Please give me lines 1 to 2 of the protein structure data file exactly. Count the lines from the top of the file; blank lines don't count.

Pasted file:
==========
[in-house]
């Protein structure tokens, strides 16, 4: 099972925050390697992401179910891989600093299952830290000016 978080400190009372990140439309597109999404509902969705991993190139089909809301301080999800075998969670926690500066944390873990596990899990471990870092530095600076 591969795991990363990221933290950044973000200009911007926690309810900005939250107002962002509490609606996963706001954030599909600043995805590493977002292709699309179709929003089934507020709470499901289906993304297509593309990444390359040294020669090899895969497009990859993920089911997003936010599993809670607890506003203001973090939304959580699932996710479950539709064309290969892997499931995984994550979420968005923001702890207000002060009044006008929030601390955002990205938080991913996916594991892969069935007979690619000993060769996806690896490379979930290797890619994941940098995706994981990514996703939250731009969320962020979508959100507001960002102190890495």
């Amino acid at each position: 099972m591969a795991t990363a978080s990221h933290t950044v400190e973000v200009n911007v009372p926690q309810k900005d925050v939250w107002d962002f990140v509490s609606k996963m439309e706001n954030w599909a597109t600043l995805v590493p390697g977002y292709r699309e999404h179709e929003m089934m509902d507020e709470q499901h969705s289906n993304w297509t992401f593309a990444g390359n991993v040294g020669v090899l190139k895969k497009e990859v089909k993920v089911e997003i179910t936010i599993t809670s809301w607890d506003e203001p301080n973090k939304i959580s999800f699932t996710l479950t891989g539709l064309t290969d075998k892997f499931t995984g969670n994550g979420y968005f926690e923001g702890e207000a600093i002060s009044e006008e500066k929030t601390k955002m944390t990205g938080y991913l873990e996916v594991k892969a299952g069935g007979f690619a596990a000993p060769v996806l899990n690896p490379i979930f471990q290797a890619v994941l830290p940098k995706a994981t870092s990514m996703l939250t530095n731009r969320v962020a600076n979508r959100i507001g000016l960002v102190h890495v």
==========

[in-house]
């Protein structure tokens, strides 16, 4: 099972925050390697992401179910891989600093299952830290000016 978080400190009372990140439309597109999404509902969705991993190139089909809301301080999800075998969670926690500066944390873990596990899990471990870092530095600076 591969795991990363990221933290950044973000200009911007926690309810900005939250107002962002509490609606996963706001954030599909600043995805590493977002292709699309179709929003089934507020709470499901289906993304297509593309990444390359040294020669090899895969497009990859993920089911997003936010599993809670607890506003203001973090939304959580699932996710479950539709064309290969892997499931995984994550979420968005923001702890207000002060009044006008929030601390955002990205938080991913996916594991892969069935007979690619000993060769996806690896490379979930290797890619994941940098995706994981990514996703939250731009969320962020979508959100507001960002102190890495």